On Saturday, like most of my weekends, I decided to catch a soccer game at a popular Kampala bar. Luckily for me, for the sake of the atmosphere, I was joined by over 30 other football fans.
As the tradition goes, at half time we all engaged in various football debates, most relating to the first half. I believe City should have taken the lead. Some disagreed. It’s fine. Anyway that’s not the point. The point is why don’t we Ugandans have the same energy used to dissect the EPL when it to comes to the Uganda Premier League? The energy used by some of fans to explain their points was amazing.They know the entire squads, team numbers, players’ origin and some even know how many children each player has. Plus, the wife’s name. It’s amazing!
The Uganda Cranes finished fourth in the 1962 Africa Cup of Nations and did even better in 1978, only losing to Ghana in the final. Back home, thousands always made a date with the then Uganda Super League. Legends were made as Ugandan football soared. All this has, unfortunately, changed.
We barely know our own stars anymore. We now even place bets on European teams because we know a lot about them that we make judgments even before kick-off. The young are massively pledging their loyalty to various teams before they even learn how to spell their own names. From a nationalistic perspective, it’s sad.
Premier League matches were first screened in Uganda in 1995 and this could easily be the biggest mindset-changing event of the century. Why and how did we all forget our local game, our pride! What happened?
Even with the European leagues getting stronger, fans in Ghana (Asante Kotoko vs Hearts of Oark), Egypt (Al Ahly vs Zamalek), South Africa (Chiefs vs Pirates), Tanzanaia (Simba vs Yanga) and in our neighbourhood Kenya (Gor Mahia vs AFC leopards) the attitude towards their local games, especially the derbies, has never changed. In some, it’s even gotten more vibrant.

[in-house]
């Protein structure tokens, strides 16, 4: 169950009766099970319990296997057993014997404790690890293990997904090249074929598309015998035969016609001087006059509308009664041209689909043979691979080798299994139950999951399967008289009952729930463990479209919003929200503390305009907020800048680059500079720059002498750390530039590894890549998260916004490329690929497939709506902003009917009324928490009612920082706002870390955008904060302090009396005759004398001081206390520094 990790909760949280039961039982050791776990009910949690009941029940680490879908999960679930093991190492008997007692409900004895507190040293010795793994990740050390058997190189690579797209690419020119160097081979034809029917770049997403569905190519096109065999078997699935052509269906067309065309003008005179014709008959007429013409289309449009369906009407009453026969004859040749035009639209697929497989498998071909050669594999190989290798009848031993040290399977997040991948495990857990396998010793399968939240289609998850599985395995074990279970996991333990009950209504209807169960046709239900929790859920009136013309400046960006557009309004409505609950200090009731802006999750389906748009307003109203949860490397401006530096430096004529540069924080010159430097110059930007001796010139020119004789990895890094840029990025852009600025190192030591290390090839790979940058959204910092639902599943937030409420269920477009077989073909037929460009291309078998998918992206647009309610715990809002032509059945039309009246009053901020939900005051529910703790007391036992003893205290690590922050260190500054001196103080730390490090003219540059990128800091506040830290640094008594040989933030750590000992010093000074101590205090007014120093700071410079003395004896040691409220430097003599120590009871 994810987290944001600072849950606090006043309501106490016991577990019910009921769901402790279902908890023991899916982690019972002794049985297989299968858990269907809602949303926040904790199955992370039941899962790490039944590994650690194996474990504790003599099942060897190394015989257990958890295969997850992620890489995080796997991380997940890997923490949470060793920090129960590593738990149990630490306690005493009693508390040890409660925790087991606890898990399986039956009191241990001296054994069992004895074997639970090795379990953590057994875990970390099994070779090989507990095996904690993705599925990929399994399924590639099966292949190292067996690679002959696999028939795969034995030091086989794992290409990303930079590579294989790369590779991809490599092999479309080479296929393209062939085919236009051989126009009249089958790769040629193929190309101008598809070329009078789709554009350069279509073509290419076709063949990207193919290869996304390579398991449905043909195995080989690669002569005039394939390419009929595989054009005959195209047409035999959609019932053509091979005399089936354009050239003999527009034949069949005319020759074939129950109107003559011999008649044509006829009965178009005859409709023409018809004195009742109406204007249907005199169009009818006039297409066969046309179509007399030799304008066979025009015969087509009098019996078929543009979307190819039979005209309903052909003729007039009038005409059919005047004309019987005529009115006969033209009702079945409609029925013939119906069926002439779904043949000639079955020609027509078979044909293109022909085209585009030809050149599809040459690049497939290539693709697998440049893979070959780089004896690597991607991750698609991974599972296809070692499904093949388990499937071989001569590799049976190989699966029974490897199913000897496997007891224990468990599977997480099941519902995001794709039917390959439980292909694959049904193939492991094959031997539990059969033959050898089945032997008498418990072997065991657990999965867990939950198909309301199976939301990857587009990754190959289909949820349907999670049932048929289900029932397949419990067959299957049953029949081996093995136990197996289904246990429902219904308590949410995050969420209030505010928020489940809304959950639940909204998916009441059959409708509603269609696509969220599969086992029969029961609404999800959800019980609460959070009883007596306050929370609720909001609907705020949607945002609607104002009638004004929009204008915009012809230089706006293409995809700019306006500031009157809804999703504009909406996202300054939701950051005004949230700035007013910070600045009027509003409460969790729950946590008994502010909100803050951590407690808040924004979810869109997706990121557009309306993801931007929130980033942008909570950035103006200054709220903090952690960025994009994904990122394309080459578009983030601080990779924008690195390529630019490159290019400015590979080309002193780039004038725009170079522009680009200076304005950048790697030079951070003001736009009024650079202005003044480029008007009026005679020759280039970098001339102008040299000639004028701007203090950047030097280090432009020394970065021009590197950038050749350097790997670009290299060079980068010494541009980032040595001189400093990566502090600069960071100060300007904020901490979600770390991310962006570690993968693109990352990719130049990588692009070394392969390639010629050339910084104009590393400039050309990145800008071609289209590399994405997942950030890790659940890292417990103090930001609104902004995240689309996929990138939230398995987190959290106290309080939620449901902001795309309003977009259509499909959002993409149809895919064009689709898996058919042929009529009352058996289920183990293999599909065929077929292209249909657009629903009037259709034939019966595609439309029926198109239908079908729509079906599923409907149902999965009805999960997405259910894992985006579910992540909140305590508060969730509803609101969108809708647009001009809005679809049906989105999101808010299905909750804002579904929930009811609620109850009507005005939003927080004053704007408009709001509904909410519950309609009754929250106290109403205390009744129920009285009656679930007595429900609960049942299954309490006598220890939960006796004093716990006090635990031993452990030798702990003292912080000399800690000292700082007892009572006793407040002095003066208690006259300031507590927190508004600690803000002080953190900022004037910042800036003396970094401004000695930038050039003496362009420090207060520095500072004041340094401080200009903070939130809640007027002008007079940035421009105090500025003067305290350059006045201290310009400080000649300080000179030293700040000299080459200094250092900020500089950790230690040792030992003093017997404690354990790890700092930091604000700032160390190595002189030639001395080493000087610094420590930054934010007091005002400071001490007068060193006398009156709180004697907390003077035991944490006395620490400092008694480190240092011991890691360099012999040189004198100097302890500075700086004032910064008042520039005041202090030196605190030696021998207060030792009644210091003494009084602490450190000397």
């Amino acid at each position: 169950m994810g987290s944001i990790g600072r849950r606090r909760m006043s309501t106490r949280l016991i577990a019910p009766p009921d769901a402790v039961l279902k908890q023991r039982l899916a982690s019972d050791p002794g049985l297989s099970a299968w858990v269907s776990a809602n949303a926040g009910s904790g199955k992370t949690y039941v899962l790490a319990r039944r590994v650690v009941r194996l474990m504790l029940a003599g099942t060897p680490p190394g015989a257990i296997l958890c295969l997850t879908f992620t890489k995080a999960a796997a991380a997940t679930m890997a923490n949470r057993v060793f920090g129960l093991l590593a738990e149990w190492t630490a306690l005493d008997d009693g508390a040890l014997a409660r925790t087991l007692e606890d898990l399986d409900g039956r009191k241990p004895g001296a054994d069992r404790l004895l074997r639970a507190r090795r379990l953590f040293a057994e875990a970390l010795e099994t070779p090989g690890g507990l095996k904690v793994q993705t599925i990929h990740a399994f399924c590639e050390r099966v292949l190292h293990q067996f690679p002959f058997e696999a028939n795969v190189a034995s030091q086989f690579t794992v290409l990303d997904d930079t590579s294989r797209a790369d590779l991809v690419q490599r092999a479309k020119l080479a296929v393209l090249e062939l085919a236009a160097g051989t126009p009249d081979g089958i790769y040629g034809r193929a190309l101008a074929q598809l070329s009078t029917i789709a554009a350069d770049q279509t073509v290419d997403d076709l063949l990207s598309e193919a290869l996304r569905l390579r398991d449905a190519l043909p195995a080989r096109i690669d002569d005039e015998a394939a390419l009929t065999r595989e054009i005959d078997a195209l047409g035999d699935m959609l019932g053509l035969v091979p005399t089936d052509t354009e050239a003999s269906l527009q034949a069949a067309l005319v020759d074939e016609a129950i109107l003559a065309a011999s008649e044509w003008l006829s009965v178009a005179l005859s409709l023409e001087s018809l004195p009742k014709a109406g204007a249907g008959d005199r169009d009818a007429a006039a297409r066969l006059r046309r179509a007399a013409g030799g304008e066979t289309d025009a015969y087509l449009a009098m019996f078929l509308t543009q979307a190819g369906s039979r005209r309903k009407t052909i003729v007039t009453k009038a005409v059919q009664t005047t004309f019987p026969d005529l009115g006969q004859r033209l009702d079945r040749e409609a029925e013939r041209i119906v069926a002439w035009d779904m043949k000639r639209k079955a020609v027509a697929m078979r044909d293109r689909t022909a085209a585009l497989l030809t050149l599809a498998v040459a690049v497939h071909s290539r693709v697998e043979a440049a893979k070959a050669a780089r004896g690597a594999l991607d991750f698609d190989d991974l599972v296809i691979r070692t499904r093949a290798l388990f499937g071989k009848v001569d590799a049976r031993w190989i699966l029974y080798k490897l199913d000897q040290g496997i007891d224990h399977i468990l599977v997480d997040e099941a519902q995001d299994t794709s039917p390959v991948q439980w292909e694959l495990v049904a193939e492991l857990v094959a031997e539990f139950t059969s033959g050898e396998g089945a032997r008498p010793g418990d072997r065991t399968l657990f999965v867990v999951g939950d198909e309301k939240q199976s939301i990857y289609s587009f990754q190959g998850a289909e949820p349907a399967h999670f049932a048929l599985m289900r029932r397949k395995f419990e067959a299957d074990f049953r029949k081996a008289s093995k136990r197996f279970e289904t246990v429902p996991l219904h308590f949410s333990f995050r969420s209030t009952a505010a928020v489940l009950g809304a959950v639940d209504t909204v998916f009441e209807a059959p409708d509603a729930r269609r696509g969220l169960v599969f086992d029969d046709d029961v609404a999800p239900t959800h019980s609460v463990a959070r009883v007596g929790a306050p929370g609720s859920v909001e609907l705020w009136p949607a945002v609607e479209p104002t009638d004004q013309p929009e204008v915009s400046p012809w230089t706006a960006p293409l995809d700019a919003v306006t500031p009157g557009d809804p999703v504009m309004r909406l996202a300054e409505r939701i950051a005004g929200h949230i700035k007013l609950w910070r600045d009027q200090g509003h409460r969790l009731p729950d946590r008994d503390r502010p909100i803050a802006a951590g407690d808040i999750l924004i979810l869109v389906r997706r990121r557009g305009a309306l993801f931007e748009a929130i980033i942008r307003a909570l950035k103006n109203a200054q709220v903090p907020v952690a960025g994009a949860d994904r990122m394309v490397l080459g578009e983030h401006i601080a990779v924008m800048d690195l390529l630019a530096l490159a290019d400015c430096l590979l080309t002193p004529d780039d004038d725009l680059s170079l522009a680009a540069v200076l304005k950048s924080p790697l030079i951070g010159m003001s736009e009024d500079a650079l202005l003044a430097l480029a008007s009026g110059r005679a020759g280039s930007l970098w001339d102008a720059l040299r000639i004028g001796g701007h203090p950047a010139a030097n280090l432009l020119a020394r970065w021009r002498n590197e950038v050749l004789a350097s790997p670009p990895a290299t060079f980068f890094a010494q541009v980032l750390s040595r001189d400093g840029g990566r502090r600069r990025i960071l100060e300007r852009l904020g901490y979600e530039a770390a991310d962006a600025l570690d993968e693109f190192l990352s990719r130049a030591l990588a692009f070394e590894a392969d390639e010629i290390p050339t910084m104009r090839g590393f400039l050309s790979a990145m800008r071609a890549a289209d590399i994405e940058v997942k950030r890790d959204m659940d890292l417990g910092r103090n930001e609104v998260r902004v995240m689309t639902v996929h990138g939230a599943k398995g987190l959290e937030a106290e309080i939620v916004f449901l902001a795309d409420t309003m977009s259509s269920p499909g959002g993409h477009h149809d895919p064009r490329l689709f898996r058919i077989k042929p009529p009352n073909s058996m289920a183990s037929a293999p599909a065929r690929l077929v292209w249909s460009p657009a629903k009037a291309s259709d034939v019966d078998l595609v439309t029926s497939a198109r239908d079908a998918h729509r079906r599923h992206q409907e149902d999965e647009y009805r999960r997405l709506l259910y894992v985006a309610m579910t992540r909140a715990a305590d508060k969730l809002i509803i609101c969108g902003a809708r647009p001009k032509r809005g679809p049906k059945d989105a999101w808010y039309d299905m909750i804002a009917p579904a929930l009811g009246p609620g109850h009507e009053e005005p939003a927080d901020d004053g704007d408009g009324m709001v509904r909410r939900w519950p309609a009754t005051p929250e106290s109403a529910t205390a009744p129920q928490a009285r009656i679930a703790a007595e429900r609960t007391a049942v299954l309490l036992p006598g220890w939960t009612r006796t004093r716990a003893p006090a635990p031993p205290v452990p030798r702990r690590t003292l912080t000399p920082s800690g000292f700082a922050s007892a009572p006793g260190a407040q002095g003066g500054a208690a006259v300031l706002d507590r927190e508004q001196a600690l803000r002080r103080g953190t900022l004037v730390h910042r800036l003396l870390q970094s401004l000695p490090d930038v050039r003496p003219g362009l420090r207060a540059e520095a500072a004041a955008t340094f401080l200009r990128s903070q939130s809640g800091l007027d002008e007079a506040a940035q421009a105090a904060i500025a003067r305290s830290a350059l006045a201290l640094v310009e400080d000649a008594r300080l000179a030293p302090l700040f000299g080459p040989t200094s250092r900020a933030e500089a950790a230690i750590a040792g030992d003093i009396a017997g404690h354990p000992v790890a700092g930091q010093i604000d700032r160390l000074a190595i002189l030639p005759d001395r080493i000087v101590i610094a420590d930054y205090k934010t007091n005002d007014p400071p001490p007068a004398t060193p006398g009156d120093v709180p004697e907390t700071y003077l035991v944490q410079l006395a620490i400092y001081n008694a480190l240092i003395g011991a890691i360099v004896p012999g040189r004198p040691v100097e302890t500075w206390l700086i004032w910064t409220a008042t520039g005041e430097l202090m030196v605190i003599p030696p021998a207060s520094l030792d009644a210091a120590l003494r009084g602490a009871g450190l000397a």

Remember those very countries have more players in these European leagues meaning they naturally have a bigger inclination to follow those leagues. Today, the big matches between traditional giants like KCC, SC Villa and Express attract fewer than 3000 fans compared to an average 15,000 some 10 or 15 years ago. So what got Ugandans away from the stadia?
In my opinion, it’s because human beings are naturally fickle. We love watching what we consider better and richer. We in turn, ignore ours. Of course issues like quality come into play. We aren’t far behind the rest of Africa. We just don’t believe we have piles of talent. We don’t believe we can have 70% of locally based lads play for the Cranes. Like it’s done in Egypt, Tanzania or even South Africa.
We must focus on the basics. Go back to the drawing board. We must package football better. We must go back to the grassroots, force teams into having academies at various age groups. We must mind facilities. We must work with government to avail more of our taxes for football development. We must appreciate sports science to enhance performance. We must train coaches. We must advertise the matches to fans and we must learn from those better organised. We must stick to the right TV deals for the development of our game.
It would seem safe to predict that until standards improve dramatically in the local Ugandan league; fans looking for more thrilling entertainment will stay glued to TV screens showing “better” football. Certainly the Federation and the new UPL management seem to be thinking about most of these. We should support them.
Kabuura is a Supersport commentator … @andrewkabuura